With high-profile police brutality stories making national headlines, it is natural that young artists would seek to confront these issues in their work. But outside pressure—often from police groups—has led some schools to curtail student speech and artistic freedom.
A March student exhibit at a local mall in Gretna, Louisiana included a piece featuring an image of a police officer and the text "Join the Force & Get Away with Murder." According to one news account, the school made sure it "was removed once it was brought to their attention."

While the source of the complaint was not clear, in other cases police officials were the ones criticizing art they deemed offensive or unflattering. At Oxon Hill High School in Prince George's County, Maryland, the Honors Arts Studio put up an installation that tackled issues of police brutality and racial profiling.

As we described it at the NCAC blog:

A mannequin painted white dressed in a blue uniform with a badge on the left chest. Attached to the torso of the mannequin is a newspaper that reads “Obituaries,” accompanied by photos of recently deceased black men and statistics about police brutality. To the side of the mannequin is a silhouette of a person with their hands up. The figure is wearing a white t-shirt painted on it are holes dripping red paint pooling in an American Flag.  On the silhouette’s lower body are written expressions pertaining to their shared anxiety of police brutality: “Stop Racial Profiling” one reads.

But the piece was removed from the rotunda a few days before its planned de-installation, after the school received a complaint from the local Fraternal Order of Police, which offered this critique: "To say the display was distasteful would be an understatement."
Oxon Hill students, though, spoke up in support of free expression. They held protests on campus demanding that the school board express support for student free speech, and that "a process be implemented that allows students to appeal decisions that concern curriculum and censorship in schools."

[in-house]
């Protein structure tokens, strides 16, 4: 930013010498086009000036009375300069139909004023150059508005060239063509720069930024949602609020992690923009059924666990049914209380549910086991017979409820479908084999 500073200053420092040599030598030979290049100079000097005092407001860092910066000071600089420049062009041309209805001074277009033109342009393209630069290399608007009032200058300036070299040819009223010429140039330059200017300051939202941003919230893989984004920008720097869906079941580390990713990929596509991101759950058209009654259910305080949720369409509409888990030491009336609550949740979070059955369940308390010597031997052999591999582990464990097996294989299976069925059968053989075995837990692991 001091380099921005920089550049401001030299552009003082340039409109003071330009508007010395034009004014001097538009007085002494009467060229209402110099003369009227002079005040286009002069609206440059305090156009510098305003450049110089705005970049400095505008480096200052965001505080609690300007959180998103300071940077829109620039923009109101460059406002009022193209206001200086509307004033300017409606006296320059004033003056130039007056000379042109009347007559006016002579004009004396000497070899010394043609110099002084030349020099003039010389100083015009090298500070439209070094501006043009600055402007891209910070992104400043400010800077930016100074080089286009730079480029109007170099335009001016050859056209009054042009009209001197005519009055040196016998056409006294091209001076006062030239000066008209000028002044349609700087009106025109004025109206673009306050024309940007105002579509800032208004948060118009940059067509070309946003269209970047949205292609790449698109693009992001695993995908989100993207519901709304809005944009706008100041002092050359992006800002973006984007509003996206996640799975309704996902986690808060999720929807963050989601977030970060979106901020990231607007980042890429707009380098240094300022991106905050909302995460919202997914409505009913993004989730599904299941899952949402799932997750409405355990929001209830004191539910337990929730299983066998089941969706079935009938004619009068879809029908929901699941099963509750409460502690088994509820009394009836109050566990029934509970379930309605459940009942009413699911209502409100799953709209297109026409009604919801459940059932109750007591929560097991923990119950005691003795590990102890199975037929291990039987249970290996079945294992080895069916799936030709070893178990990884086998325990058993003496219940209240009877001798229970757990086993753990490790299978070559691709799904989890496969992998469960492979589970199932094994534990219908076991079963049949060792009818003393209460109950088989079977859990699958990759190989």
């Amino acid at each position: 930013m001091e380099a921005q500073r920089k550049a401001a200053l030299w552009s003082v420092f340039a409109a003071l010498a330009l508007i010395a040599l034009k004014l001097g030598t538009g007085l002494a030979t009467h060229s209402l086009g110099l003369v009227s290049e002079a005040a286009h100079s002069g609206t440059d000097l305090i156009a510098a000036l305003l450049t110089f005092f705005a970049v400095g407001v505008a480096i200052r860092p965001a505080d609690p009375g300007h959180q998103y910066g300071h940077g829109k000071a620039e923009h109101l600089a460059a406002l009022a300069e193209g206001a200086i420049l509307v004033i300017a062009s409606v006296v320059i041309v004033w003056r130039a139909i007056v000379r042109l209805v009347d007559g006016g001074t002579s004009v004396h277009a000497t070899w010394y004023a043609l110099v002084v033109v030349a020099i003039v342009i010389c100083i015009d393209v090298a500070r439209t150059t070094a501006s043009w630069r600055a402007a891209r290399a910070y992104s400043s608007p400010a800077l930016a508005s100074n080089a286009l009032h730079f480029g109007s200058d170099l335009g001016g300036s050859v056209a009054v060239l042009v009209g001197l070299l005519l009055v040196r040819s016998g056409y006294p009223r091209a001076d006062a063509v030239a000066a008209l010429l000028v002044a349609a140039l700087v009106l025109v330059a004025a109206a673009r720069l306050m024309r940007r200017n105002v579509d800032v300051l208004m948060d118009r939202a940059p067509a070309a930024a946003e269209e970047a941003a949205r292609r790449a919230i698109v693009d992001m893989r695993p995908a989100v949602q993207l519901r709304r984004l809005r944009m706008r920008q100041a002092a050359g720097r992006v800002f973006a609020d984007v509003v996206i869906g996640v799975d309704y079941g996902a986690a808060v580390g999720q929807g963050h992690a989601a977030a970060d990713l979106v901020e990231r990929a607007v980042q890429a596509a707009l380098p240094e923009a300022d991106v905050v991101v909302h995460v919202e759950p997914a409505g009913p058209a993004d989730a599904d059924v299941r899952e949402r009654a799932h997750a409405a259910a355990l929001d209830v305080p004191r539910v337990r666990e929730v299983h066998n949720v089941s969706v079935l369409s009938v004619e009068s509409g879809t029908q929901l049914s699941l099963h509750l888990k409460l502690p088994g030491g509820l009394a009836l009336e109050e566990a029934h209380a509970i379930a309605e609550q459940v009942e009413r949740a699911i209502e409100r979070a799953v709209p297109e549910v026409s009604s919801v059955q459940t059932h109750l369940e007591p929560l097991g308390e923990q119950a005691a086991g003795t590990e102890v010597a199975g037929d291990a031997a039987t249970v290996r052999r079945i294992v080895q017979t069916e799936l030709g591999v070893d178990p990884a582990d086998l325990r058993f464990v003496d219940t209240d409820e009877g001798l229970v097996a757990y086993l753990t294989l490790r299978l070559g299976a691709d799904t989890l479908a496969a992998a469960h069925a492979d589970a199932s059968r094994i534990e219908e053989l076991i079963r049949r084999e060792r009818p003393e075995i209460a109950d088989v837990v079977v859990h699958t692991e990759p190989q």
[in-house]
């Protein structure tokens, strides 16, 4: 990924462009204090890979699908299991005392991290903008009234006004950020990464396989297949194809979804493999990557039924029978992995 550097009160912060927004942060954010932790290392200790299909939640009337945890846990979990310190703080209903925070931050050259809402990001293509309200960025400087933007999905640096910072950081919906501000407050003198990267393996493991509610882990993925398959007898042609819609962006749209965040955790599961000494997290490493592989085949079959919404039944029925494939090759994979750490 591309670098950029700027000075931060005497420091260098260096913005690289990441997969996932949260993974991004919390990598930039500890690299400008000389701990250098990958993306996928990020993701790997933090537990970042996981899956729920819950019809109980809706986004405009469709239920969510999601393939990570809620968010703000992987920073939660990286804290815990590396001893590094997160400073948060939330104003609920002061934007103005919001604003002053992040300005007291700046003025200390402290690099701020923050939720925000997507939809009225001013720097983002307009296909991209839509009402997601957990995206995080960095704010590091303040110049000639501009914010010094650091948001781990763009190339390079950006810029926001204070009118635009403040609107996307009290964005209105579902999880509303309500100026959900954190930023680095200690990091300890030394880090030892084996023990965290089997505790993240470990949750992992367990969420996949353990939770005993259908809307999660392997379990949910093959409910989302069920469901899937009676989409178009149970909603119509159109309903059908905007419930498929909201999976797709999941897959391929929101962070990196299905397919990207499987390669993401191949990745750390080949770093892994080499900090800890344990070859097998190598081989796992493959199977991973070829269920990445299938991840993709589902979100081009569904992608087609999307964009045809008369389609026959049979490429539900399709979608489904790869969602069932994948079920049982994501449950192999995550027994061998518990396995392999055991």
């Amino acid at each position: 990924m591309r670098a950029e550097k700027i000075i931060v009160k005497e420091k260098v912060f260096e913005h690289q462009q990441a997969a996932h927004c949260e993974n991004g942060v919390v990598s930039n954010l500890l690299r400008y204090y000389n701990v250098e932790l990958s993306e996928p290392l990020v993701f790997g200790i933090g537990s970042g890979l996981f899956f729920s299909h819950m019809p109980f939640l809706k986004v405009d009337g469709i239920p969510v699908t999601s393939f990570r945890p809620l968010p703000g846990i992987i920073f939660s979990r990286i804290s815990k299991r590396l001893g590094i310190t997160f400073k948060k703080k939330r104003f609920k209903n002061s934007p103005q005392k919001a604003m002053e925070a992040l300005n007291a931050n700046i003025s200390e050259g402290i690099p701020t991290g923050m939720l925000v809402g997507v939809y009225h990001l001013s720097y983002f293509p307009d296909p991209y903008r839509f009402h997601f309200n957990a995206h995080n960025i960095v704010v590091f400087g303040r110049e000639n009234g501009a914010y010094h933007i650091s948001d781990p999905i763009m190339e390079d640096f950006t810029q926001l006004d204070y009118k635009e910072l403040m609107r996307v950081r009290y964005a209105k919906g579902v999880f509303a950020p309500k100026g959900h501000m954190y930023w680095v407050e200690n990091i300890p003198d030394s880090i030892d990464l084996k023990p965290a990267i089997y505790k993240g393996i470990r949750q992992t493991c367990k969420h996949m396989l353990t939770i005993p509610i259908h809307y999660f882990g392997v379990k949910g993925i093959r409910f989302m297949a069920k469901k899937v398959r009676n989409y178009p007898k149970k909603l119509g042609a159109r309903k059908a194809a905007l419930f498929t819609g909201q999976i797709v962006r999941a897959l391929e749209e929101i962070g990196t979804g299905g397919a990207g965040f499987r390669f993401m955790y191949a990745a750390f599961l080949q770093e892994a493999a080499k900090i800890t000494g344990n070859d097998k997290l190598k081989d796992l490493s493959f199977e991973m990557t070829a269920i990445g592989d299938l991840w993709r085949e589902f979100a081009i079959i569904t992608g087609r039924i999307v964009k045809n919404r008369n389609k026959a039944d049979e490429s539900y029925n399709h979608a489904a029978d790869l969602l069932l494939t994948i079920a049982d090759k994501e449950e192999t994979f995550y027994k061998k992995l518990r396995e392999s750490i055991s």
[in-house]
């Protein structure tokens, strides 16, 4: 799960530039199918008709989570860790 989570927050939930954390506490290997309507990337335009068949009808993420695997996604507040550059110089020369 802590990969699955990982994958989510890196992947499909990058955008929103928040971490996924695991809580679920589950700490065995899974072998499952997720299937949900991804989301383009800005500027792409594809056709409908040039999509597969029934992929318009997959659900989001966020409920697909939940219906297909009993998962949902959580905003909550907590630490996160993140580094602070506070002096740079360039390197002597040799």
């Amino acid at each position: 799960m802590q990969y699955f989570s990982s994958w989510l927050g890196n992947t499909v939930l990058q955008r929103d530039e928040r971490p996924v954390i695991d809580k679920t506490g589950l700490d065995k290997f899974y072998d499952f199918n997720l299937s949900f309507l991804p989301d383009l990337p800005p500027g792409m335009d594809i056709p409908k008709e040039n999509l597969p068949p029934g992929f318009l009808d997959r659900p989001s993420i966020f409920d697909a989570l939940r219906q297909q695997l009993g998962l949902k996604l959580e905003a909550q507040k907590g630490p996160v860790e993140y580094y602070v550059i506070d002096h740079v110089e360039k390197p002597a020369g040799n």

A similar dynamic was at work at a school near Camden, New Jersey, where a display focusing on police brutality and community relations was taken down after complaints from the local Police Benevolent Association. As NCAC reported:

The display, part of an awareness campaign project in Clearview Regional High School’s humanitarian studies class, featured a silhouette of a person with raised hands and posters stating statistics on crime, brutality, and police in the community. It was, one student said in an interview, meant to converge the ideas that police are society’s protectors, yet are still human and are not infallible. The project does not, students note, defame the police or cast them in a negative light.

Clearview's principal decided the display should be removed because the criticism of the project was "causing a disturbance." He also stated that the controversy "raises the need…to reevaluate our formal policies on class projects." As in Maryland, students at the school have actively protested the administration's censorship.

But outside pressure doesn't always win out. In another New Jersey town, a student art show that included work addressing police brutality drew intense criticism on social media, and even made it to the Fox News Channel. But the show went on, and Westfield Schools superintendent Margaret Dolan attempted to defuse the controversy by releasing a statement stressing that "information that has been passed along via social media and elsewhere has not told the entire story" of the art show. And last month in Madison, Wisconsin, local police groups strongly objected to the installation of a piece titled "Don't Shoot" at a local library, saying they "find this publicly-sponsored art display both offensive and indicative of terribly poor judgment." But they did not request the painting be removed, and the library held its ground.
It's understandable—and predictable—that confrontational art will be offensive to some individuals or groups. And they are well within their rights to explain how or why a particular work offends them. But the most valuable lesson that school officials can teach students is how to manage that dialogue without resorting to censorship.